The key takeaway from the presentation: The world is moving fast away from the brand of Me to the brand of We.

I think this is a truly important contribution to the Global Brand Project. If you have an hour or so, take a look at the whole of the presentation yourself ( ) there’s a lot more good stuff in there that’s worth the time. It would be really interesting to hear from people how this message resonates with them.

I look forward to your comments and input.

Think About CRM: How to Increase Your Sales By 100%

In my last post I asked whether the CRM industry is ready willing and able to service the many small and medium sized businesses who could be potential customer. This post looks at how businesses should use their own systems and analysis to target clients – because this is something that I think a lot of CRM solutions sellers are failing to do.

You probably know the saying ‘the cobblers children wear the worst shoes’. The same could be applied to any industry, and the CRM business is no different. What’s going on here? When you work day to day in a business, servicing clients, looking for new business or developing enhancements to our offerings we often forget about our own business and to apply the same standards to our business as we would to that of a client. Why? There’s lots of reasons. No-one gets any credit for selling and implementing an internal CRM system; we are the experts so of course it’s already in place; we think we are actually doing this.

Working like this on our own businesses never seems to be a priority. When in fact it should be priority number one. For a start, if I am selling any service what better advertisement do I have for my services than the fact that I used them to attract a new client? Here’s a simple example. As a marketing consultant I advise companies that an effective communication channel they can use is to have something published that presents them as subject matter experts – when other people read your views it increases your profile and reputation making it more likely you look to them for support than someone else from whom you have heard nothing. Do I ‘put my money where my mouth is’? Of course. You are reading this article.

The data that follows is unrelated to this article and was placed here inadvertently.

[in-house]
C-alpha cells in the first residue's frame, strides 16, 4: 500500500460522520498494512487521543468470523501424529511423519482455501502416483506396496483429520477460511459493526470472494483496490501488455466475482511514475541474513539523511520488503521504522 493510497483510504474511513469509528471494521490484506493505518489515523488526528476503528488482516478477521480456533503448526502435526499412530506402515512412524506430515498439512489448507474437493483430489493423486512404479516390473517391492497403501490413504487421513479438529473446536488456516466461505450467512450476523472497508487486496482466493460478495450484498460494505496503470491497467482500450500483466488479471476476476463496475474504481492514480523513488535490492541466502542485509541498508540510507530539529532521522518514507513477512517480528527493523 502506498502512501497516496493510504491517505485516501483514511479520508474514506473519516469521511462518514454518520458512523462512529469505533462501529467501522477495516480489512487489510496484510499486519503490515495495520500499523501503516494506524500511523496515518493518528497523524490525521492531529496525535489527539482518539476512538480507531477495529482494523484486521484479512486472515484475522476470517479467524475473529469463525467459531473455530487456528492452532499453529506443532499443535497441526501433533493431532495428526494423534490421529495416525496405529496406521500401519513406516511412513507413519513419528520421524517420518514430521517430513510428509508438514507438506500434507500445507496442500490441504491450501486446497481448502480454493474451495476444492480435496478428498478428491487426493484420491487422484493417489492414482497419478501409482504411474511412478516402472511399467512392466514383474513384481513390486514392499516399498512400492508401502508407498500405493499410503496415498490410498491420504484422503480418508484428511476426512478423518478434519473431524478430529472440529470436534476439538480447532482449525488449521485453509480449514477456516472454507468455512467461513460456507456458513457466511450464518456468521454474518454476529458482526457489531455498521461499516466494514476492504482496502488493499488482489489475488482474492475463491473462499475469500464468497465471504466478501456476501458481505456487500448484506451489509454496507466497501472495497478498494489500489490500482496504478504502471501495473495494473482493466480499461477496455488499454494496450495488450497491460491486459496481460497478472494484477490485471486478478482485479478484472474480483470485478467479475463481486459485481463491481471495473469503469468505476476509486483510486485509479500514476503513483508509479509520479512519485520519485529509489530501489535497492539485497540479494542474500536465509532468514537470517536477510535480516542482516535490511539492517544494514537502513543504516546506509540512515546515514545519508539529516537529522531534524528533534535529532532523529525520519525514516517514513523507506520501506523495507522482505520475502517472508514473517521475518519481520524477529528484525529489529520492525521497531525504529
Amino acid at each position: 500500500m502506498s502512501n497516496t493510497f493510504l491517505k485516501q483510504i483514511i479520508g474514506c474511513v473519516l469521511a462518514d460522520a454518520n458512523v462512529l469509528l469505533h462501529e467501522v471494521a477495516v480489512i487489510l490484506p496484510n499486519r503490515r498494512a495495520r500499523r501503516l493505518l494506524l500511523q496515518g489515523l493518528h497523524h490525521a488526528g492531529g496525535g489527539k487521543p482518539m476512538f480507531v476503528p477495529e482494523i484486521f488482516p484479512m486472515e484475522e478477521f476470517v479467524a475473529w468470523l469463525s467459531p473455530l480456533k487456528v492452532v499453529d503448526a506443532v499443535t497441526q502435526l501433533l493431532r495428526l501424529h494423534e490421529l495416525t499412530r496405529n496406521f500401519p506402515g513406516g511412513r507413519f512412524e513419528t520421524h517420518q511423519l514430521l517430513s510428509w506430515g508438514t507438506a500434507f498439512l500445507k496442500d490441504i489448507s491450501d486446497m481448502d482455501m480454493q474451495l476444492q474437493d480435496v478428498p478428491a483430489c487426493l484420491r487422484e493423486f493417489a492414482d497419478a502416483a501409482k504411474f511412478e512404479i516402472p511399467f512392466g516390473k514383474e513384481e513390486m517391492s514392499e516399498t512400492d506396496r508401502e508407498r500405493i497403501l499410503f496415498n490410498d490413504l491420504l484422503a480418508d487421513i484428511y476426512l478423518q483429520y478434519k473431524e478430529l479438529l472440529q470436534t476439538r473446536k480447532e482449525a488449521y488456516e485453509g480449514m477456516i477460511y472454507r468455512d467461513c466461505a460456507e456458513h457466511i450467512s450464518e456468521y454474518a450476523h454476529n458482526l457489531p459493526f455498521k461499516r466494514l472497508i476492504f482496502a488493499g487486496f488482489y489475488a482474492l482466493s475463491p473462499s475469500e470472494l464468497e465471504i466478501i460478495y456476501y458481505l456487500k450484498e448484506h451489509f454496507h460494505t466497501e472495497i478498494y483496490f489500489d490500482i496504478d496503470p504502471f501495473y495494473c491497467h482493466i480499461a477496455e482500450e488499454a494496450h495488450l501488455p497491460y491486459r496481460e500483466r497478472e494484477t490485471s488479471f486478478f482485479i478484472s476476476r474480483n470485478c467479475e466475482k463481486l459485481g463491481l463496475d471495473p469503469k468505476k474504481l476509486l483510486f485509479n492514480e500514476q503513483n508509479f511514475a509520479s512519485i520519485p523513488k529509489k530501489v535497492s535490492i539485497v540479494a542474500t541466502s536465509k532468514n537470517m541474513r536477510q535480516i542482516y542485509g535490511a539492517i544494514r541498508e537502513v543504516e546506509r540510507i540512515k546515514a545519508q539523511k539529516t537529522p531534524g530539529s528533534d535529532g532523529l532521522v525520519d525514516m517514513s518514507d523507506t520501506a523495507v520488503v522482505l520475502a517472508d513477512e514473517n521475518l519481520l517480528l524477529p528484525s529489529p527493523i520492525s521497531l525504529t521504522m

Applying the same to the CRM industry poses an interesting question. If our CRM solutions are so good, should we not be able to ‘prove’ that by demonstrating that we used our own systems and solutions to target and convert our new clients?

I think this is a question that many companies should be asking themselves. If your company, a CRM solutions provider, is finding it challenging to maintain, develop and grow your business ask the question: Are we using our own services and solutions properly and effectively? I think that a lot of companies are not.

So this brings me to the headline – how can you increase your sales by 100%? It really is as simple as using the products and services you offer better and implementing them in the same way that you would advise any of your clients.

Surely, if the solution that you are offering is as good as you promote it as being and as beneficial as promised to your clients and prospects, there could be no better advertisement for your services. You have one great advantage over the organizations that you might target – you really understand how CRM works and what it can bring.

Too many of us get caught in the inertia of dealing with our day to day troubles to see that the easiest of solutions can be the most powerful. Use your service on your business, write up a detailed case study and then explain to the prospect you are sitting across the table to that it was by using your own solutions that you got to them and soon you will see how growing your sales by 100% needs you to do nothing more than truly and passionately live your brand.

What action steps will you take as a result of this article.

It would be great to hear from you with stories of how you used your own services to bring in business.

Think About CRM: Why Small Businesses Don’t Buy CRM Systems, and How to Get Them To

Why small businesses don’t buy CRM systems, and how to get them to.

If you listen to our politicians, the way that we are going to get out of our current tough financial environment will be by small, local businesses becoming more and more successful.

We hear a lot about the banks, high-tech and manufacturing enterprises but the truth is that the mom & pop businesses, the small enterprises that are truly the engines of growth. Once these businesses start to grow, they stimulate demand and from the grass roots our economies start to pull themselves out of the doldrums.